The Bruins enjoy giving back to their school and community through community service projects.
According to men’s basketball coach, Burton Uwarow, community service instills lifelong habits. He wants his team to be intentional in making a difference in the lives of others, no matter what. “Most of the truly worthwhile things in life require sacrifice,” Uwarow said.
The main purpose of service to others is to show Christ. Madi Rumfelt, a cross country runner, said, “We love to serve and show Christlikeness in all that we do.”
Projects can be a way of sharing the gospel. According to men’s basketball player, Chris Gray, community service allows Bruins teams to be Christian influences, help people in the community, open doors and share the Gospel all at once.
Service projects benefit both the teams and the individual athletes. Mention earlier in the article what kinds of service projects we’re talking about. Be specific.
Team bonding results from outreaches. Tyler Smith, golf player, said, “Nothing [builds teamwork] better than working together to accomplish a goal.”
But there is also a more personal benefit to community service. “I always feel like every time I serve, I get more than I give,” Rumfelt said. “I walk away feeling so blessed.”
Volleyball player Laura Gaston said, “[Serving] gives you an inner joy.”
Helping other people, even unfamiliar people, brings joy to the one helping, according to Gaston.
Last semester, the women’s volleyball team left campus to visit the Shepherd’s Care Center, an assisted living home.
The team socialized with the residents, organized a game of balloon volleyball, sang a few songs and handed out cards and bookmarks with Scripture written on them.
During the fall NCCAA National Tournaments hosted by BJU last fall, the women’s soccer team traveled to Camp Spearhead, a camp for individuals with disabilities, and helped the camp directors facilitate activities around the camp’s property.
Men’s soccer and women’s volleyball also participated in the national tournament community service outreaches.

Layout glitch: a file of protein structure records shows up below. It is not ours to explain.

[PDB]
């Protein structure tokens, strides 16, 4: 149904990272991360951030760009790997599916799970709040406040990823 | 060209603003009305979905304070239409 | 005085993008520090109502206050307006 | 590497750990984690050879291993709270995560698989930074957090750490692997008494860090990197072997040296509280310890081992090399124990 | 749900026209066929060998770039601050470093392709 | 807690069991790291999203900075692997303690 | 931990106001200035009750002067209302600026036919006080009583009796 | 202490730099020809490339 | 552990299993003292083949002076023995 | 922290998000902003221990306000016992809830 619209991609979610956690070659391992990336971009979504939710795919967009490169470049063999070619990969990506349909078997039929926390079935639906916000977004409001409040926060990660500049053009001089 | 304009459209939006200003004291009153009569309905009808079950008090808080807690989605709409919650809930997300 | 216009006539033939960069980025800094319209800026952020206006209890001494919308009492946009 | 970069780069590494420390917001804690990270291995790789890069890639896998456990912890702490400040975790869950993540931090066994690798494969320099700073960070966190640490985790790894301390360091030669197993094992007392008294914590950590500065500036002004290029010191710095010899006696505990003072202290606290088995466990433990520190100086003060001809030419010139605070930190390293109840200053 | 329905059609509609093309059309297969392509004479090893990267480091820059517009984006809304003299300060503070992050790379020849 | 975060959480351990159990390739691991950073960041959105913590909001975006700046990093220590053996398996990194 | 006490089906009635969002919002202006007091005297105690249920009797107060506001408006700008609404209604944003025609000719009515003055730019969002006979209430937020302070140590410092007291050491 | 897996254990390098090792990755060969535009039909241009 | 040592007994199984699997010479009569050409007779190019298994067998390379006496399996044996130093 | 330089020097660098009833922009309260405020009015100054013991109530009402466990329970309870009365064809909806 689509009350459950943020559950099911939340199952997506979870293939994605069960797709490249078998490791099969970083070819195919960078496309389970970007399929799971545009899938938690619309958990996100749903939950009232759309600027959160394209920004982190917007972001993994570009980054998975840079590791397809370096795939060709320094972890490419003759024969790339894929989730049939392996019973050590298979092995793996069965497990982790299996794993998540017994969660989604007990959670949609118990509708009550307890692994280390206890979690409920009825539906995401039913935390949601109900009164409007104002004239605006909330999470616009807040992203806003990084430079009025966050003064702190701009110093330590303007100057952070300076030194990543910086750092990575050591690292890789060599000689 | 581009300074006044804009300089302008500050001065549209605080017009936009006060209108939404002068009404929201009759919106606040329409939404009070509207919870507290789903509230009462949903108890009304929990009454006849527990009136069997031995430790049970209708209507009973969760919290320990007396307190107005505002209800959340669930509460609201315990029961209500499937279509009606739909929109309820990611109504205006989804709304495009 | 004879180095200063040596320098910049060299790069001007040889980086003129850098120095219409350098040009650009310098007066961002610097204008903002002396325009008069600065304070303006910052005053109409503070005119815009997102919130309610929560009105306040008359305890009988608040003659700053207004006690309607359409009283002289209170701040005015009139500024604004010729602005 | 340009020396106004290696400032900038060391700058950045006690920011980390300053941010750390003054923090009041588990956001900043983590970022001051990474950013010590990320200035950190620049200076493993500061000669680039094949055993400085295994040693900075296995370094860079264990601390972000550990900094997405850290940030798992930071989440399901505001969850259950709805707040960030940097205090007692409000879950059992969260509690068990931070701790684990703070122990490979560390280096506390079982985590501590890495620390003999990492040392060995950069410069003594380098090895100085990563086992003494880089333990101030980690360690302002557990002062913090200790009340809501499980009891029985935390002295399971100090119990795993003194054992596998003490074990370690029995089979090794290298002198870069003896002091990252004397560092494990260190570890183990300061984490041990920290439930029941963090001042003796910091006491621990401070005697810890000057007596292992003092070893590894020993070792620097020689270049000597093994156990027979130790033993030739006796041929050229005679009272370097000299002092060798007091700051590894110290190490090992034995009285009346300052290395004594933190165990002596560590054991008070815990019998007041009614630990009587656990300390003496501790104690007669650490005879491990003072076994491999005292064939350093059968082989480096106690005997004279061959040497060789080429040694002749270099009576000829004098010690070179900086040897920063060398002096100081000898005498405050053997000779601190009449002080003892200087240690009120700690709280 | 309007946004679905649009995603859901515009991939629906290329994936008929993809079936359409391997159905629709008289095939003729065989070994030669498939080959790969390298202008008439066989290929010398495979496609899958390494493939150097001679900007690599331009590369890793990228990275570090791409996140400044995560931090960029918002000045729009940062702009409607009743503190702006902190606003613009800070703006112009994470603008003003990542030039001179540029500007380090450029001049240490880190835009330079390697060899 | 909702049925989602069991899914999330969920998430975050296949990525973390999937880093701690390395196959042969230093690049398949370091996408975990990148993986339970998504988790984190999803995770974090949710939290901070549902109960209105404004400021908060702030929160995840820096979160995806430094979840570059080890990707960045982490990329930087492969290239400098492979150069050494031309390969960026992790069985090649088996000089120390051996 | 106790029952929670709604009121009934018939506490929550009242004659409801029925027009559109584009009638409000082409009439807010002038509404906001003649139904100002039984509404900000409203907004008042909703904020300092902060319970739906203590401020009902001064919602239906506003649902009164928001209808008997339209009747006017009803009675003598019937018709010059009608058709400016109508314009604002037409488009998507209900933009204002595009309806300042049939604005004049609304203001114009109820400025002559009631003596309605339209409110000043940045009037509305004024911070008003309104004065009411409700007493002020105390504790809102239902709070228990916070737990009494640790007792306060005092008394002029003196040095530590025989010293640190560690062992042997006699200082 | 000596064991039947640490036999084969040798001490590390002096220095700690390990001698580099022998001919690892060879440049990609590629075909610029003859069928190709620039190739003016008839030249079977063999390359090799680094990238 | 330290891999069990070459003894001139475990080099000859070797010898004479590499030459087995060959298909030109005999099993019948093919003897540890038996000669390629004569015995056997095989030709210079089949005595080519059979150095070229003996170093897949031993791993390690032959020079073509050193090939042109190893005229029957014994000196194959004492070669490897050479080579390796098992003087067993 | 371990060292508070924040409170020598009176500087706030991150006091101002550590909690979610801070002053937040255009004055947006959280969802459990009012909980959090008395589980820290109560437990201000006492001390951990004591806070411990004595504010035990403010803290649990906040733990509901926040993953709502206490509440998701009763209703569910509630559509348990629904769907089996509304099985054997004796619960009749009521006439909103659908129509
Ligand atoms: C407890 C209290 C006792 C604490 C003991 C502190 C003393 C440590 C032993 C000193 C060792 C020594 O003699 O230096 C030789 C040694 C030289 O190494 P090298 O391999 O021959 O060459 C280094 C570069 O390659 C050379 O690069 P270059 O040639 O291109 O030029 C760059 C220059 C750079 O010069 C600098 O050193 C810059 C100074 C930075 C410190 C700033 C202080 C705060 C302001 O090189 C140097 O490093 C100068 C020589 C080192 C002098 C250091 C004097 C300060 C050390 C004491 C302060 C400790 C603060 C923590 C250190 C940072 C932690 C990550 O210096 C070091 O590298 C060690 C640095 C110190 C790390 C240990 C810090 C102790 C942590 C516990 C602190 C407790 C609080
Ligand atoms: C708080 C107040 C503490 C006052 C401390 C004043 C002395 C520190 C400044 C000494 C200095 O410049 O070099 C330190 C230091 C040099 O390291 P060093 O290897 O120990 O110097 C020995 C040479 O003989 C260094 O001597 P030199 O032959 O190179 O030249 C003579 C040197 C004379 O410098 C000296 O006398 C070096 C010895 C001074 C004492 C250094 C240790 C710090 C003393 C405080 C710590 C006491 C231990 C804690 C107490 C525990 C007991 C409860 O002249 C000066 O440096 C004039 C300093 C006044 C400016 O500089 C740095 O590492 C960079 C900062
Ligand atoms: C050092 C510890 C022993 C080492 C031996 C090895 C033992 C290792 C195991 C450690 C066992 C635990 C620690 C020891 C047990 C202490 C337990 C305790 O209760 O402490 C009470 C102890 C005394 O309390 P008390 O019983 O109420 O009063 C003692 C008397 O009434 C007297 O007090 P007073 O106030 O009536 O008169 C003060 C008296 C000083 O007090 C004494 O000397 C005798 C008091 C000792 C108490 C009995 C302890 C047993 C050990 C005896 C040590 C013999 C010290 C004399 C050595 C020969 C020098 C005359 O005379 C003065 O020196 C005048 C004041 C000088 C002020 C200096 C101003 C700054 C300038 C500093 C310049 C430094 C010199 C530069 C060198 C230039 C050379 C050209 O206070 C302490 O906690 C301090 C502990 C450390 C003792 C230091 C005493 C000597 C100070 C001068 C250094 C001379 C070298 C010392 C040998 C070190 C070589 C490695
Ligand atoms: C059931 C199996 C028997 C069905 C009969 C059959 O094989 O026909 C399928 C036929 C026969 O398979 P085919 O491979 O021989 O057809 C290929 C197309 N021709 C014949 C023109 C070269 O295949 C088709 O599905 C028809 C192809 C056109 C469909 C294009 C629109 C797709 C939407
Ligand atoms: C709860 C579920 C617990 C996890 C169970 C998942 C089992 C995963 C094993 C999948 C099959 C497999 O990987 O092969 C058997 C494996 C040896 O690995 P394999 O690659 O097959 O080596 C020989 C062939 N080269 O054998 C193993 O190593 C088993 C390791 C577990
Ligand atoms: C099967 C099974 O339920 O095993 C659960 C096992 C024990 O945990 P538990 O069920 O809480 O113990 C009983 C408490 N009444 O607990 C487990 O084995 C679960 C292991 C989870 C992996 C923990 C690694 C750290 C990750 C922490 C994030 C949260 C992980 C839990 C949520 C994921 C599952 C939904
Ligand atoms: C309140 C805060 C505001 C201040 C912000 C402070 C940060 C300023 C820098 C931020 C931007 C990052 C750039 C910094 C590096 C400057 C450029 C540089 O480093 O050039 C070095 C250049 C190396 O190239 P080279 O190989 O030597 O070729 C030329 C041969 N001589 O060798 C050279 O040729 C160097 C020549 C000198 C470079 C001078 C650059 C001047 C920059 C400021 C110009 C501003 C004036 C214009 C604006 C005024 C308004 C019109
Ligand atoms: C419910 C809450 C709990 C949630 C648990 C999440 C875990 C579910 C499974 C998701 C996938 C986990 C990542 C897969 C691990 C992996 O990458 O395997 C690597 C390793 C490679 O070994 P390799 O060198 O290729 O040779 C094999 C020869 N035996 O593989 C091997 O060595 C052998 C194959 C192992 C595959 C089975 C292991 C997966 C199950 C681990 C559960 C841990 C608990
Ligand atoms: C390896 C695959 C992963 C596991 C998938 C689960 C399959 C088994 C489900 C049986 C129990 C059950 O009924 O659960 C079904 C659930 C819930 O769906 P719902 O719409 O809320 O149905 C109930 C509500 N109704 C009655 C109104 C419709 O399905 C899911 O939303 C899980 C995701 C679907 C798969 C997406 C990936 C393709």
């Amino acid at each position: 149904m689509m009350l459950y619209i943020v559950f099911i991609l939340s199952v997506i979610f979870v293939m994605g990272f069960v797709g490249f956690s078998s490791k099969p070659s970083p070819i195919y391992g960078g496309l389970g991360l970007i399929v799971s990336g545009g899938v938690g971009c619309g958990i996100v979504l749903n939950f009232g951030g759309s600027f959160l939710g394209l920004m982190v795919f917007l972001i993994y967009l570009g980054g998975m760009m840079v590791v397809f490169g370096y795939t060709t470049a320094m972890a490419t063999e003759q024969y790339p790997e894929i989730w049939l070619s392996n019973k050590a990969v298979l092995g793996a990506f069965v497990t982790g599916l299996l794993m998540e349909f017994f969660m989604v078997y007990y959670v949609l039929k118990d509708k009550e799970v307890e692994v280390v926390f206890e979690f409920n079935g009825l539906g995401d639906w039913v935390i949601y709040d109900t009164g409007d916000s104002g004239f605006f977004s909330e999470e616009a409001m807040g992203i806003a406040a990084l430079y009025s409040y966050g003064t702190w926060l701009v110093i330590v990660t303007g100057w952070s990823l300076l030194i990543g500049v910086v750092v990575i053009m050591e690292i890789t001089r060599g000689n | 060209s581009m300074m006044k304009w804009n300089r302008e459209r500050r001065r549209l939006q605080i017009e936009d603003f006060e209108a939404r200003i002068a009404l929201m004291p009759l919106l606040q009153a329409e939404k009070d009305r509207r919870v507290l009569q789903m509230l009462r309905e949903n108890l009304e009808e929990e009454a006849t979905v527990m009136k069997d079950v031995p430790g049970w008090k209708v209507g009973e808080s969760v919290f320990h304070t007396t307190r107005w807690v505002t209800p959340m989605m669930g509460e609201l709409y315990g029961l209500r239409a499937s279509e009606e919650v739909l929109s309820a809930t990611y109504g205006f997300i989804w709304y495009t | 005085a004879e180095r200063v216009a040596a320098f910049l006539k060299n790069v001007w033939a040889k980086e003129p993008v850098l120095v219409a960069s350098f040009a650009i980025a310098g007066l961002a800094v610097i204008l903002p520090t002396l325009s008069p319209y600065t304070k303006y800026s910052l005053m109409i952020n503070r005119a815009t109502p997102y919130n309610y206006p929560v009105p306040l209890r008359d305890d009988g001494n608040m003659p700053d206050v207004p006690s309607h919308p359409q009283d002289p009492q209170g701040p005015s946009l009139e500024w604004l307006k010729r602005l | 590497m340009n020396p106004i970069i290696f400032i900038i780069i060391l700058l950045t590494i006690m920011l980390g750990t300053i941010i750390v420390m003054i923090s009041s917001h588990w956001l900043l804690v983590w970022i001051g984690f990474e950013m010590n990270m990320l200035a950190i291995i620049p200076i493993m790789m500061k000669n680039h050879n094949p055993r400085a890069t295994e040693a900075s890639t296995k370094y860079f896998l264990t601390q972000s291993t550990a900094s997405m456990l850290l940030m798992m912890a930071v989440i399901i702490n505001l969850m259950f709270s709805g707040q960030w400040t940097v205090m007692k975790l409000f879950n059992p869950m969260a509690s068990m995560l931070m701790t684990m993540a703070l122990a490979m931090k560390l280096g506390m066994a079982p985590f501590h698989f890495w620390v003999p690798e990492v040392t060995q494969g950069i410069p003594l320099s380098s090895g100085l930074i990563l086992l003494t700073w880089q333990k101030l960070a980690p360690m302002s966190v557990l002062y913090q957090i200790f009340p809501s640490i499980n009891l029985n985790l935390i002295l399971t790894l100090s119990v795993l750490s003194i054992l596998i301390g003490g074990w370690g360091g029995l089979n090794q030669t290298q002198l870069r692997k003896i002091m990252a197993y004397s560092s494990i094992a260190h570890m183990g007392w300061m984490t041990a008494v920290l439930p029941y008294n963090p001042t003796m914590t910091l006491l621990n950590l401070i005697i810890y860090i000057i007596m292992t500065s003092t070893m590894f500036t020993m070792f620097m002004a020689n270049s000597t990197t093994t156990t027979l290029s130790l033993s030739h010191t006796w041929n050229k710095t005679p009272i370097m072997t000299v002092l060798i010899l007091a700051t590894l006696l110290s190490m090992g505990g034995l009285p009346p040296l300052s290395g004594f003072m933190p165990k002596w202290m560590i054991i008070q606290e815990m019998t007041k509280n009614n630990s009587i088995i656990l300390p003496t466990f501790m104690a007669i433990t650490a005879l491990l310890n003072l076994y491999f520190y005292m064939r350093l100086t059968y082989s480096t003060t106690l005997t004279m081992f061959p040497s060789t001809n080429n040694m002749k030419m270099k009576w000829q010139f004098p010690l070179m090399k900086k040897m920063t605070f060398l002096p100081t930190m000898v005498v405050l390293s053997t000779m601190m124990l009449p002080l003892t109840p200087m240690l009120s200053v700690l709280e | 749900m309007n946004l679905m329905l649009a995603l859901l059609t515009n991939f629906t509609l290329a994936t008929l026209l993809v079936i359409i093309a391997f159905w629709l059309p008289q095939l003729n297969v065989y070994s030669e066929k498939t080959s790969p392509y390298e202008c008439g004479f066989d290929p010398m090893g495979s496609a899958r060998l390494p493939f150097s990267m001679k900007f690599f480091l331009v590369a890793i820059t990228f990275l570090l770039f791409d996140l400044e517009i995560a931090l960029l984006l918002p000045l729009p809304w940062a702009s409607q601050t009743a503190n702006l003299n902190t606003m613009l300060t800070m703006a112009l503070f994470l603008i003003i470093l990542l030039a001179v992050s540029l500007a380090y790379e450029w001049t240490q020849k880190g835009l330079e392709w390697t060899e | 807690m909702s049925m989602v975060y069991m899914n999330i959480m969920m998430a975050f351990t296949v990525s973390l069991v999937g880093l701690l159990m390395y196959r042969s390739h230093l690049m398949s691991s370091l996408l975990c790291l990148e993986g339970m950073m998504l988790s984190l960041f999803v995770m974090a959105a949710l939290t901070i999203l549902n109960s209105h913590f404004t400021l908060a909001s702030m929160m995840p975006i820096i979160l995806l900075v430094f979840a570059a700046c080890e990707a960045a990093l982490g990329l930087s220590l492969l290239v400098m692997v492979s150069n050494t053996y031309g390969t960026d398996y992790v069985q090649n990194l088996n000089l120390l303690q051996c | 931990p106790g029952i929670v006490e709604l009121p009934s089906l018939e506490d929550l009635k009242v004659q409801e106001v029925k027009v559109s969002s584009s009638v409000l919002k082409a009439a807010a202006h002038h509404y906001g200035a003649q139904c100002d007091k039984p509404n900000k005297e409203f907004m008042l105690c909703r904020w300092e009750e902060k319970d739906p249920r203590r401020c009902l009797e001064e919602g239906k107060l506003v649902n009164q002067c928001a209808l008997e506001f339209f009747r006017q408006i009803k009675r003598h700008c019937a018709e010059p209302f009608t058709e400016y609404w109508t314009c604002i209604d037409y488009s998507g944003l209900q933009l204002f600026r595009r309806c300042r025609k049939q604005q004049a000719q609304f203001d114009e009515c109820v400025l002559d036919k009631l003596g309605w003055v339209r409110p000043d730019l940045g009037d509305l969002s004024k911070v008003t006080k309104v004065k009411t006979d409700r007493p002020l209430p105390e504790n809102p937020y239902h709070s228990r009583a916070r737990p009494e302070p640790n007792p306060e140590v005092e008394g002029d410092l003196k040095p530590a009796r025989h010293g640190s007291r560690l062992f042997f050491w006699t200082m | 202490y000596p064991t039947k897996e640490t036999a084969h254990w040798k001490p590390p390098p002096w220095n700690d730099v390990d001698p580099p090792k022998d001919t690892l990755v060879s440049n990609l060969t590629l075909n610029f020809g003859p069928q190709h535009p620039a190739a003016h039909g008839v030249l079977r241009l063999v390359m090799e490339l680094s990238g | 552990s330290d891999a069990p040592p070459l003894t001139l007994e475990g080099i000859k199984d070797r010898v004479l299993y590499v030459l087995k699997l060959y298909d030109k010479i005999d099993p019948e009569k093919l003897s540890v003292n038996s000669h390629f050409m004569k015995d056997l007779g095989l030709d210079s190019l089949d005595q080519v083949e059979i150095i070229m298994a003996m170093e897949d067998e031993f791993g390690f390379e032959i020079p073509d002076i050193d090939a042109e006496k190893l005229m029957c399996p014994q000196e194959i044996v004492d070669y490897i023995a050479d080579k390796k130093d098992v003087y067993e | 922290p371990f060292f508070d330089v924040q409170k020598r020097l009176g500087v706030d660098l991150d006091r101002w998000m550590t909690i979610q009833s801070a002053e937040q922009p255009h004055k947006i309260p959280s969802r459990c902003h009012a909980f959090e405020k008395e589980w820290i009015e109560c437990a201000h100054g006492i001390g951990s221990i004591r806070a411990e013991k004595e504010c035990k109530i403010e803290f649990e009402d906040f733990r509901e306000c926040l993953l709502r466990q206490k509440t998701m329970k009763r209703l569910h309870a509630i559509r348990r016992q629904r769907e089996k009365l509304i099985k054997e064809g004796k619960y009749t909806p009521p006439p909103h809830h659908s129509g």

The men’s team stayed on campus and collectively created banners, posters and cards to honor veterans.
The volleyball team went to the Piedmont Women’s Center and helped the staff there.
At the golf team’s national tournament, the team participated in the Good Samaritan Project.
This project gathered lower income community kids to a gym where the national tournament contestants worked together to wash the children’s feet and give them a new pair of shoes.
Over Christmas break, the men’s basketball team helped a local school and activity center around their properties by raking leaves and clearing brush.
The team also provided a portable basketball hoop and basketballs to a single parent with two boys who lives near Coach Uwarow.
According to Rumfelt, the cross-country team sometimes supports local high school track and cross-country events. They have also run alongside of the high schoolers for special events.
In addition to the team-oriented community service, the Bruins athletic trainer Taylor Ludy also heads up a Bruins-wide fundraiser. In the fall, Ludy organizes what she called “The Bruins Change Challenge.”
The different sports teams compete against each other to see who can gather the most change. The proceeds go to Operation Christmas Child, a branch of Samaritan’s Purse.
Operation Christmas Child sends shoeboxes filled with necessities and toys to kids around the world who would not normally get Christmas presents. Each box sent contains a tract with the gospel message.
Ludy wants to give the student-athletes a chance to participate in something that will be eternally rewarding.
The Bruins are consistently active in the community, and are seeking to further the gospel by being a light, and using their platform of sports for his glory, according to Ludy.